Australian Foreign Minister Julie Bishop said Saturday that Australia will not move its embassy in Israel from Tel Aviv to Jerusalem, The Guardian reported.
Bishop stated that there would be no such move despite calls to do so by the youth branch of the Liberal party, to which she belongs. A non-binding resolution passed by the branch also urged the government to suspend aid to the Palestinian Authority "until it terminates its Martyr's fund.'"
"While I understand the sentiment behind this resolution, the Australian government will not be moving our embassy to Jerusalem," The Guardian quoted Bishop as saying. "Jerusalem is a final status issue and we have maintained that position for decades and we are doing all we can to ensure that any support we give to the Palestinian Authority is only used for purposes that we determine."
Bishop insisted that Australian aid to the Palestinian Authority, amounting to $43 million in the next financial year, was being used only for humanitarian purposes.
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"Our funding to the Palestinian Authority is subject to a memorandum of understanding, defining precisely how it is used and subject to very close audit to ensure that no funds are diverted to the so-called Martyr's fund," she said, according to the report.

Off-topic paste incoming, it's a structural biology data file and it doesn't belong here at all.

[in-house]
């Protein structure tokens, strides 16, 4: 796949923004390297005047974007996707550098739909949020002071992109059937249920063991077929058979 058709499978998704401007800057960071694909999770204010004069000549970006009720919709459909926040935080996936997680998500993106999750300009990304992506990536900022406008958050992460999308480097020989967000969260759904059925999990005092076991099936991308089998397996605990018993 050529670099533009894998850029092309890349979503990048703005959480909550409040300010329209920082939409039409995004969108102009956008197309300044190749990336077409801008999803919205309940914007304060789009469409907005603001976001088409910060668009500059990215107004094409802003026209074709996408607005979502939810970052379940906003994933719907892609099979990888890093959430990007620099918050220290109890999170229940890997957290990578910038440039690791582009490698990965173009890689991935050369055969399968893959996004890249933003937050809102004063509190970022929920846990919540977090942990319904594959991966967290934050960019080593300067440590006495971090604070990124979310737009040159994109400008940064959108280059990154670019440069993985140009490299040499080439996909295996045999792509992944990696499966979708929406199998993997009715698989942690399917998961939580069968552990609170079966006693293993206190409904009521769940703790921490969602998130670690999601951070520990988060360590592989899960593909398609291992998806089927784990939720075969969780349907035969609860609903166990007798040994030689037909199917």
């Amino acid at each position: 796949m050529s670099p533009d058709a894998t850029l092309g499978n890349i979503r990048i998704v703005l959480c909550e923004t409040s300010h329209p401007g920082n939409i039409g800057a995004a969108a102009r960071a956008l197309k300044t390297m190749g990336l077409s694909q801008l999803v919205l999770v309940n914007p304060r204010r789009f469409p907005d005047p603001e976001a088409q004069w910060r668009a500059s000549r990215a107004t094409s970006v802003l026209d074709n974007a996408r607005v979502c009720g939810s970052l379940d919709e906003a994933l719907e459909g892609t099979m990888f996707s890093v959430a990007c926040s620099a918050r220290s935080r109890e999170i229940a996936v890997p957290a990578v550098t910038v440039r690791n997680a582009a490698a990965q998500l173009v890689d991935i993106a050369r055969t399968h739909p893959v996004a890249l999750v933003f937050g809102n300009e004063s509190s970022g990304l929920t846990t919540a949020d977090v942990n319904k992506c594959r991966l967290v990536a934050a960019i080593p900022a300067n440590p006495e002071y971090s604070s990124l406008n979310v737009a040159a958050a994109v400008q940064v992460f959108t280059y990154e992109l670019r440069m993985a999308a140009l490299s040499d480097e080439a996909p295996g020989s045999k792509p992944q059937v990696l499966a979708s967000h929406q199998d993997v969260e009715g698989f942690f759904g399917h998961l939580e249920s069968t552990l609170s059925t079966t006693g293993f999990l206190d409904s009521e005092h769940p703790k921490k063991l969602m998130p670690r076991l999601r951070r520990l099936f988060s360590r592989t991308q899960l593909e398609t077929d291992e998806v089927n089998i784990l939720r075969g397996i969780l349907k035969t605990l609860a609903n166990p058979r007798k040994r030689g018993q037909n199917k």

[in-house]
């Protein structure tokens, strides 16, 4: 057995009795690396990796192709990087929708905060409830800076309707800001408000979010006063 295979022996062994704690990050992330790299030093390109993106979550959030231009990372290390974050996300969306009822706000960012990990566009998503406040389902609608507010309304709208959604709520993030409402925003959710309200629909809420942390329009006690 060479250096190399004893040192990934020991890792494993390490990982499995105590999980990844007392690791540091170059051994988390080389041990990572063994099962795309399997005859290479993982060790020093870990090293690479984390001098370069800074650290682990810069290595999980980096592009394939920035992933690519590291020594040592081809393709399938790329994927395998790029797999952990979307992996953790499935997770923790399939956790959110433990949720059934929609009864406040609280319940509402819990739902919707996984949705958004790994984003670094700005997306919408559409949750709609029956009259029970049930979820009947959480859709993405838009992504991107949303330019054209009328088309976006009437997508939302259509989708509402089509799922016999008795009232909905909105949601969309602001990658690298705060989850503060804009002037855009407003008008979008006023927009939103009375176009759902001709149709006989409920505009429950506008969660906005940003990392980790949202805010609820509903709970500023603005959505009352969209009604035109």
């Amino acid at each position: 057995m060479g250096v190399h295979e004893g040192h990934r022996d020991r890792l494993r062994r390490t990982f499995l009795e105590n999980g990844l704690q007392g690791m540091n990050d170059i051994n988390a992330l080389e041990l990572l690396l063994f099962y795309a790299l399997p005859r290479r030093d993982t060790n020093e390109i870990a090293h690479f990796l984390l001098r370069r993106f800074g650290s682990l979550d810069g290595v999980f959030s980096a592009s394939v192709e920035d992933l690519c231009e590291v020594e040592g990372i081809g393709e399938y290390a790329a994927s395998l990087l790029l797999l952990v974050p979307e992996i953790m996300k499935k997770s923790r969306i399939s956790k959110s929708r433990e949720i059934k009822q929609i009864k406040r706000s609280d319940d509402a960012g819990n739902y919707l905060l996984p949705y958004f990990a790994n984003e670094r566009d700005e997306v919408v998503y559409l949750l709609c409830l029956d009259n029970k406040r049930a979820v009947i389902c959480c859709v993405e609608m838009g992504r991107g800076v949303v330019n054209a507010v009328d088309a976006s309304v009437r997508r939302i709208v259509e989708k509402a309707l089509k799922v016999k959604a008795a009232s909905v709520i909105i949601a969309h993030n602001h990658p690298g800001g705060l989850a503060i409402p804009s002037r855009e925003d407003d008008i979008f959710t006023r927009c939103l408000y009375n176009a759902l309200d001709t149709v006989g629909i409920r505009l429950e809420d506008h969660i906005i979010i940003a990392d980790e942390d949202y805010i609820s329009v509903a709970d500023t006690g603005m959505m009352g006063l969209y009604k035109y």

Australia and the United States were the only countries in the UN Human Rights Council to vote against a resolution calling for an international inquiry into human rights in East Jerusalem, the West Bank and Gaza. The council voted 29-2 with 14 abstentions to back the resolution, which also condemned "the disproportionate and indiscriminate use of force by the Israeli occupying forces against Palestinian civilians."
The special session of the Human Rights Council was convened after the bloodiest day for Palestinians in years, when 60 were killed by Israeli gunfire during demonstrations that Israel said included attempts to breach its frontier fence on the same day that the U.S. officially moved its embassy to Jerusalem.